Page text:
I would like to thank the publishers for giving me a copy of this book in exchange for a honest review.
While I enjoyed the book and it was a good story there were parts that did not seem to be believable. There was too much that would never happen in the real world. The police would never hire PI’s to investigate a murder, especially a high profile case or allow the PI’s to conduct a press briefing on their behalf. There were some places that I was thinking they should just get on with it. The scene in the casino was a complete waste of time and no way believable. If the author had stuck to the murder and who did it the story would have been better. The idea was great.
The end was good. I never saw that coming and it was a surprise. However, it could have been a little shorter. The walk around the neighborhood could have been cut in half.
I would like to thank Netgalley and the Publishers for giving me a copy of the book in exchange for a honest review.
When I started this book I was not aware it was the second book in a series. After a few chapters I was ready to put the book down. That is something I never do. It was obvious that there was another book before this one and the first book, Twist of Faith, had to be read if you wanted to understand the second one. A short look in my Kindle and that problem was solved. I didn’t even remember buying the first one.
The second trip to Absolution was much easier to read. However, you still have to stay on your toes. There are lots of twists and turns, names, and characters along with several murders. This is not an easy read. The author also chose to give most of the main people a name that is similar and starts with an “A” and the two main women in Russell’s life are Juliette and Joanne.
Most of the characters had some serious mental problems or was just straight out evil. Russell seemed to be into porn and poor Joanne was just a good friend and busy body who got caught up in the mayhem.
The book is good and I am glad I read it. I will also buy the next one. I couldn’t give it a 5 star simply because it was hard to read at times.
Oh my gosh, this book… will restore your faith in humanity. I like to read it once in a while just to clear my mind of all the bad stuff of this world and get lost in a little innocent hamlet with the village parson and the quirky townsfolk. The thing is though, Jan Karon can WRITE. She’s a really amazing writer and never resorts to cheesiness. It is actually very funny, clever and uplifting. Get it, you will love it!
This is a tightly woven tapestry of village life in a not so fictional town in the western hills of North Carolina. Some live in quiet desperation, some are living large and out loud, and some are just trying to live.
This is an exploration of cultural cross pollination as seen through the eyes of Father Tim, an Episcopal Priest. There are secrets, hidden agendas, nefarious characters, bad actors, and all are in the need of reconciliation with God. In some cases they achieve the elusive redemption by “looking in the mirror”.
This is a great read for non-believers as well as mature Christians with a committed faith journey.
Have great joy in the journey.
This is really a review of the entire Mitford series which I have re-read too many times to count.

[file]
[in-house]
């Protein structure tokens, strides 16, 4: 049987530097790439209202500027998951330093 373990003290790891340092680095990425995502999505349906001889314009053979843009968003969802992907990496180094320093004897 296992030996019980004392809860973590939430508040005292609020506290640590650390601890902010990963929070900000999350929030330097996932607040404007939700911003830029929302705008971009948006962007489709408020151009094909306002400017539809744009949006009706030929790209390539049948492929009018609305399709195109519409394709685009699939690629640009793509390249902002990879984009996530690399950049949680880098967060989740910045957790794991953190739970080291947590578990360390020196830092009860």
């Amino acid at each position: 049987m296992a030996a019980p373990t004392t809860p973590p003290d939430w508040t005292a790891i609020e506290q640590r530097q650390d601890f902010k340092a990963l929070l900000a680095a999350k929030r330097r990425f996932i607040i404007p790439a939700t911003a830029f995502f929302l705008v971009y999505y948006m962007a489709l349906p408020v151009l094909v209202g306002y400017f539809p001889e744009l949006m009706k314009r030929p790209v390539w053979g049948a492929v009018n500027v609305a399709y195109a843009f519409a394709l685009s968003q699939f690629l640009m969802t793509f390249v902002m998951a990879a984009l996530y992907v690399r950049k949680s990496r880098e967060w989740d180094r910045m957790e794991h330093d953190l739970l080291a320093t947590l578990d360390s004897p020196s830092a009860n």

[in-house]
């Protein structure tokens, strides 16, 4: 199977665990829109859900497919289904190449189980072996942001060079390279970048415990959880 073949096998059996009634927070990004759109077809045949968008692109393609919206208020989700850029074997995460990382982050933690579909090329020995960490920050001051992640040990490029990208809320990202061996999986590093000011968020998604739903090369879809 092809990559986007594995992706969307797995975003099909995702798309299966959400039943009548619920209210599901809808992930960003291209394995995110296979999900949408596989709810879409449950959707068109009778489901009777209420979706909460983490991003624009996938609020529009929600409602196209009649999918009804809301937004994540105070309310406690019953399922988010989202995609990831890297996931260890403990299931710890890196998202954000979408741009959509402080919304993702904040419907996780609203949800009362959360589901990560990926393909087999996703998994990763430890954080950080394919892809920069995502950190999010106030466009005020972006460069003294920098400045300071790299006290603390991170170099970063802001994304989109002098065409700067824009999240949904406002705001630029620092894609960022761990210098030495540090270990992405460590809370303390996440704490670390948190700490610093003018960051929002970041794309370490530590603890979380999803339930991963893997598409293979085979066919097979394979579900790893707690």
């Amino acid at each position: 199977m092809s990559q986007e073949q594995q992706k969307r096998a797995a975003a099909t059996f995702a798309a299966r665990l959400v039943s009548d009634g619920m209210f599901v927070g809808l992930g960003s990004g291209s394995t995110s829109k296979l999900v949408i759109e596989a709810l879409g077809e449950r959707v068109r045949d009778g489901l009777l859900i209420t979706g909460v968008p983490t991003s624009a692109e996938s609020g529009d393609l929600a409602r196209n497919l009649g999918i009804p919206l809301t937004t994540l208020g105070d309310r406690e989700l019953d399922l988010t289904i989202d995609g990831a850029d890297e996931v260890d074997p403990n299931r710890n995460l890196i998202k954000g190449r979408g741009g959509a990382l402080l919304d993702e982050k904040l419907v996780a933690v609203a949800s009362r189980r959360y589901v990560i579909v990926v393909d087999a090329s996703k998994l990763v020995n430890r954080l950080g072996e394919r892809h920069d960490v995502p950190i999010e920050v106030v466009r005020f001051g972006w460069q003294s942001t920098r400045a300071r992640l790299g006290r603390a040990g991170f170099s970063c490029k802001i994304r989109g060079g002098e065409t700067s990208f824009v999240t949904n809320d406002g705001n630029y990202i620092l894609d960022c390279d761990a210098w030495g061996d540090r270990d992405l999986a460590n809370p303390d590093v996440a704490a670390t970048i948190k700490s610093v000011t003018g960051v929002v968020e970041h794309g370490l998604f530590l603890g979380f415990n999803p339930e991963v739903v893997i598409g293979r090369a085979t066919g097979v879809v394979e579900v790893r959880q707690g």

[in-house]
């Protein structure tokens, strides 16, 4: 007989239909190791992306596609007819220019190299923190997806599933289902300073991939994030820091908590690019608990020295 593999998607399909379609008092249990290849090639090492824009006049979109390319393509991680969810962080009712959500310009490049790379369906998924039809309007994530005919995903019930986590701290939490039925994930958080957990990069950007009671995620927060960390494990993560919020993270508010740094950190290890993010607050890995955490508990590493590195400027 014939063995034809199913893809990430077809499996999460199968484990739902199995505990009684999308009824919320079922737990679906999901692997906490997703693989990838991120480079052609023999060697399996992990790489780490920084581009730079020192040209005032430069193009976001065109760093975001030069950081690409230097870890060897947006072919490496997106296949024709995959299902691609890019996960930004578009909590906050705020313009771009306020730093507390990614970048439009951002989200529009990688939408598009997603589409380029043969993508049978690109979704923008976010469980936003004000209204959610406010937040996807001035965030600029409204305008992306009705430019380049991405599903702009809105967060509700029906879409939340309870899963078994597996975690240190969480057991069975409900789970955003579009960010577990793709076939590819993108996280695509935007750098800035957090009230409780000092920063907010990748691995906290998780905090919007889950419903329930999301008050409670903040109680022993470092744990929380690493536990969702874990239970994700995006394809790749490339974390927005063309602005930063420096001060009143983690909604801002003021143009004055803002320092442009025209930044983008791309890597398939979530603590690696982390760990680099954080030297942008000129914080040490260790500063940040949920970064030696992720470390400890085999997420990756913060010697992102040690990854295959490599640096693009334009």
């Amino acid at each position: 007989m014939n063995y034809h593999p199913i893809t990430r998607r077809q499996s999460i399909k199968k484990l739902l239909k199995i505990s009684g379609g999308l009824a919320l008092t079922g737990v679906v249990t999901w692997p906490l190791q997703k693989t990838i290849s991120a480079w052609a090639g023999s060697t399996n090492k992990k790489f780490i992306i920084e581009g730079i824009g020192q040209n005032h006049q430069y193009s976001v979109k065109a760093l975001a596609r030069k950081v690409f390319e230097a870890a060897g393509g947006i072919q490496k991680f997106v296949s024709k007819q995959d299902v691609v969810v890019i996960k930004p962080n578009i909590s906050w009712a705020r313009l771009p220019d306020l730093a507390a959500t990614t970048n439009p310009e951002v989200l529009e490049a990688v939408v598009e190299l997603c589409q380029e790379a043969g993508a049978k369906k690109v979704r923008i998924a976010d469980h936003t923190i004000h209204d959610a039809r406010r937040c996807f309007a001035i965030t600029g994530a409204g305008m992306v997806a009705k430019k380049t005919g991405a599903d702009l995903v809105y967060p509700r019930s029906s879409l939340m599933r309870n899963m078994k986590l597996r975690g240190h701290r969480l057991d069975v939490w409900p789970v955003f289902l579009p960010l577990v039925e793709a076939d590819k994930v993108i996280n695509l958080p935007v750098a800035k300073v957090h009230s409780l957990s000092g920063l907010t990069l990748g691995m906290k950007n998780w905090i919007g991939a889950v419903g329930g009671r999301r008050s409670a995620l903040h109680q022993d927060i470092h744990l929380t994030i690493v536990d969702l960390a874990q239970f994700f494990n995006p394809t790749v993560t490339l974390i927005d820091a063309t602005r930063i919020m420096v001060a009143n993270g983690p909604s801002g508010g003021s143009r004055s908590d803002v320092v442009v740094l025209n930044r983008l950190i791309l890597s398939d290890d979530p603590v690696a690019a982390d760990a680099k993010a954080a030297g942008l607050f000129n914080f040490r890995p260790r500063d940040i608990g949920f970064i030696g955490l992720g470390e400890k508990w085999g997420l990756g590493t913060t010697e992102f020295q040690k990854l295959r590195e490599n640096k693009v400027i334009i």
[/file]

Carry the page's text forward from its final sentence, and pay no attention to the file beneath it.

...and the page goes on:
If you’re looking for gentle wit, a bit a sarcasm, likable characters, lovable dogs (a few cats), great story lines including some nice love stories, as well as great spiritual messages without it becoming preachy, you will love reading about Mitford and Father Tim.
Although Ms. Karon handles some pretty serious issues such as alcoholism, depression, and child abuse, it’s done without rubbing the reader’s nose in it. There’s no bad language, the strongest exclamation being “blast!”. Her books are G rated when it comes to sex. It’s clear when the characters are physically attracted to each other but you don’t follow them into the bedroom.
As the characters are developed over the course of the series, the books get better and better. In fact, when I first read the last two in the series, I immediately went back to the beginning and read them again because they were so good! 🙂 I don’t think I’ve ever done that before.
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“A Home-Concealed Woman” The Diaries of Magnolia Wynn LeGuin by Charles A. LeGuin is set in Georgia. This was my cousin Molly’s Grandmother Liggin’s aunt and happened in early 1900’s. You might find it interesting because it’s an account of day-to-day life; raising children, taking care of elderly parents in her home, having visitors to cook for and stay over-night, trials and tribulations of a wife/mother/daughter trying to do what is expected of her but wishing she could change some things. (She had a baby every two years and suffered from some kind of female health problem which made childbirth torture)……she did have a few more advantages than the poorest of the poor. She had one of the first telephones and her husband was employed at his mill.
We meet the protagonist as a young man, just learning the ropes of the banking field, disgusted when an elderly couple makes the heart-breaking decision to write their two children out of their wills. Fast forward to the end of the same man’s life. Now a wealthy man who founded his own bank many years ago and has been diagnosed with terminal cancer, he faces the decision of what to do with his wealth given his disappointment in his own offspring.